Illinois Nursing Home Laws
Federal and state rules provide mandates and guidelines that Illinois nursing homes must comply with to get paid. Unfortunately, even though these regulations are fairly clear and straightforward, a recent study reported Illinois as ranking 42 out of 50 states in complying with them. This ranking shows that Illinois nursing homes have a long way to go with regard to meeting minimum legal standards and taking proper care of their residents.
Federal and State Mandates for Nursing Home Operators
There are a handful of federal and state statutes that provide the foundation for the care nursing home residents can expect to receive. Those statutes are:
- Nursing Home Reform Act of 1987: Also referred to as OBRA 1987, the federal Nursing Home Reform Act is a series of rules and guidelines that help keep residents safe. This is the first time the national government took steps to make sweeping changes to the way nursing homes cared for their residents, including introducing new standards for quality of care. To learn more about the Federal Nursing Home Reform Act, visit our OBRA information page.
- Illinois Nursing Home Care Act: This act takes OBRA 1987 regulations and adds additional minimum requirements of care. It also institutes a resident’s bill of rights. The Nursing Home Care Act is now the main regulation ruling all long term care facilities in Illinois.
- Elder Abuse and Neglect Act: The Elder Abuse and Neglect Act offers definitions and provides penalties for nursing home care providers that harm their residents.
- Abused and Neglected Long Term Care Facility Residents Reporting Act: This act places particular focus on mandatory reporters of suspected abuse and neglect and provides additional protection for reporters and victims of abuse.
- Power of Attorney Act: The Power of Attorney Act emphasizes protections for elderly individuals who are at risk of financial exploitation.
To learn more about Illinois nursing home laws, the Nursing Home Reform Act or where to report nursing home abuse in Illinois, reach out to our knowledgeable legal team. We can help you understand what your loved one’s treatment should look like and evaluate whether you may have a valid claim if the home is not following the required regulations.
Connect with The Rooth Law Firm at (800) 598-4348 or through our online contact form to schedule a free consultation about your case.
Why Compliance With Nursing Home Regulations Matters
As stated above, nursing homes care about compliance because they know they cannot otherwise get Medicare or Medicaid payments. You and your loved one should care even more, however, as the nursing home laws and rules that the state and federal government created came about due to reports of shockingly poor care that long-term care facilities provided to their residents.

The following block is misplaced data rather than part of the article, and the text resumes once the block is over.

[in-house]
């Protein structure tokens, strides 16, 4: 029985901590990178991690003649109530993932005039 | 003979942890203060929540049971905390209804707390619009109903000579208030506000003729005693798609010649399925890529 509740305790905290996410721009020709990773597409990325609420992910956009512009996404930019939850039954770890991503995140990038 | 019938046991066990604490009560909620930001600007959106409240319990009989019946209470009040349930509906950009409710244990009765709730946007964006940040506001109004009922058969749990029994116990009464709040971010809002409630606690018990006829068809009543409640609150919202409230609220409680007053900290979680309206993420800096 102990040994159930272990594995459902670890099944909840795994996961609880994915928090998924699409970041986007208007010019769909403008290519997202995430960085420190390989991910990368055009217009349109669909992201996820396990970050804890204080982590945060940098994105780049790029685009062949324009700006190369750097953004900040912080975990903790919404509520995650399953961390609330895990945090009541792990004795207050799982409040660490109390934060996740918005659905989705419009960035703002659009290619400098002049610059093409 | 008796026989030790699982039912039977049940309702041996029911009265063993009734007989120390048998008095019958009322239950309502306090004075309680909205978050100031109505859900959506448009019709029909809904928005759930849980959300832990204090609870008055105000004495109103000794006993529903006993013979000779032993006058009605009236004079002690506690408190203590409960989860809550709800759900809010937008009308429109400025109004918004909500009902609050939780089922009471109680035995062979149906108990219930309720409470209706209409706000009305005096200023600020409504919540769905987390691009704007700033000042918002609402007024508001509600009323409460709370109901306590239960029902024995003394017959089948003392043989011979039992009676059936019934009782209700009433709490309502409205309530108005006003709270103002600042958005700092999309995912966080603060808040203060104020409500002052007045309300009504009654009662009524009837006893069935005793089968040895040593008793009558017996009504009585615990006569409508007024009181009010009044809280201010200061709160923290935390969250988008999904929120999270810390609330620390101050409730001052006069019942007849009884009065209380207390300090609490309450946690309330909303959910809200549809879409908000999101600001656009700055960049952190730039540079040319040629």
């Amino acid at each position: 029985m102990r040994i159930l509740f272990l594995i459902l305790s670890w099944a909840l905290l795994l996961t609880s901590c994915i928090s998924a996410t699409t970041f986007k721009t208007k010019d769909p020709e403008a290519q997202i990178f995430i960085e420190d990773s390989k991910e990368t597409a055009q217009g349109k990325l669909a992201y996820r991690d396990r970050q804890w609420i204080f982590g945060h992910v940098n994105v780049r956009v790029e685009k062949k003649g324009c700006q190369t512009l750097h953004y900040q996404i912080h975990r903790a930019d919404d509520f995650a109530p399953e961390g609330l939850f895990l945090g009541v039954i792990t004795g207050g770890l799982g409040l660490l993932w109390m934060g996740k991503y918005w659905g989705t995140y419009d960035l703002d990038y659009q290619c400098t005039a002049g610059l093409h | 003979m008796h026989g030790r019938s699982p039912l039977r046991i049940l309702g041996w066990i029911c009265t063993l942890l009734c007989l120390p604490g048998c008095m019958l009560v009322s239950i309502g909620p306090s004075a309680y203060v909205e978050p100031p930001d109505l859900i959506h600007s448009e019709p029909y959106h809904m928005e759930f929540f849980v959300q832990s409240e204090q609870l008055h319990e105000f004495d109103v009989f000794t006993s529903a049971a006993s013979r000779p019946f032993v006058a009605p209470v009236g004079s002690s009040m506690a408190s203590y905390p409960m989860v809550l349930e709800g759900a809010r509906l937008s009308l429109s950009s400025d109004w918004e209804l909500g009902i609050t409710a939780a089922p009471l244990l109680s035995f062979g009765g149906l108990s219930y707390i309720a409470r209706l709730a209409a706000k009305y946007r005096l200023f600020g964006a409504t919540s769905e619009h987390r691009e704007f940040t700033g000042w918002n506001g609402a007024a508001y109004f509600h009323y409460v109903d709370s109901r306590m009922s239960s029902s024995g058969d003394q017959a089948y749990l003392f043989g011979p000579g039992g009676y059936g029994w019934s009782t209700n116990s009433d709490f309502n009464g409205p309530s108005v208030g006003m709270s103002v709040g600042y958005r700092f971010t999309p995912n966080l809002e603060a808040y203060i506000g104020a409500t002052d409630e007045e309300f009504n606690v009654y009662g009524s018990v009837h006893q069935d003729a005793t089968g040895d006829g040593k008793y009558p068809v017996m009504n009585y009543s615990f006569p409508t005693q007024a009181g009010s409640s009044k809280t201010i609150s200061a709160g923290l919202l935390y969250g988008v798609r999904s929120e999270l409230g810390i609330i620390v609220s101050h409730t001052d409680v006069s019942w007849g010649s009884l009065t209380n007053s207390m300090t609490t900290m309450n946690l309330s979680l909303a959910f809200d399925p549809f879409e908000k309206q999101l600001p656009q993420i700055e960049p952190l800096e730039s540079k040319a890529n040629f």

These regulations are in place to provide a foundation for quality care and dignity. So if nursing home administrators fail to meet the minimum standards laid out by law, they are consequently failing to provide the necessary quality of care your loved one deserves.
Illinois Nursing Home Care Act
The Illinois Nursing Home Care Act (210 ILCS 45) came into force in 2011 in response to troubling reports of abuse in nursing homes and long-term care facilities across the state. This legislation is important for several reasons:
- It created a resident’s bill of rights.
- It built upon the enforcement powers of agencies such as the Illinois Department of Public Health.
- It set a base skill level and required training for nurses, assistants and technicians.
- It provided loved ones and community groups with policing powers to ensure nursing homes are providing the mandatory quality of care.
This act is now the main legislation governing care and treatment in nursing homes. The Illinois Department of Public Health (IDPH) is in charge of enforcement.
Abused and Neglected Long Term Care Facility Residents Reporting Act
The purpose of the Abused and Neglected Long Term Care Facility Residents Reporting Act (210 ILCS 30) is to increase protections for victims of abuse and neglect and for any person who makes a report of suspected abuse. The Act also lengthened the list of mandatory reporters and laid out a strict timeline that individuals and investigators must follow when making and following up on a report.
The Power of Attorney Act
Across the United States, approximately seven percent of nursing home residents and 15 percent of board-and-care facility residents fall victim to financial exploitation each year. Those numbers are highly indicative of what is occurring in Illinois nursing homes.
The new Power of Attorney Act (755 ILCS 45) of 2011 took steps to lower this number. This act increased protection against the potential financial abuse or exploitation of vulnerable adults such as the elderly. It set in place new standards of care for the agent (the person who was granted the power of attorney) and expanded on remedies in instances of abuse.
Elder Abuse and Neglect Act
The Elder Abuse and Neglect Act (320 ILCS 20) created the Elder Abuse and Neglect Program. The act also provides base definitions for elder abuse and neglect, and governs any such action that occurs in a nursing home, assisted living facility and in-home care setting. The agency in charge of overseeing this act and providing related services is the Illinois Department of Aging.
Contact us at (800) 598-4348 to make arrangements to discuss your case with our attorney today.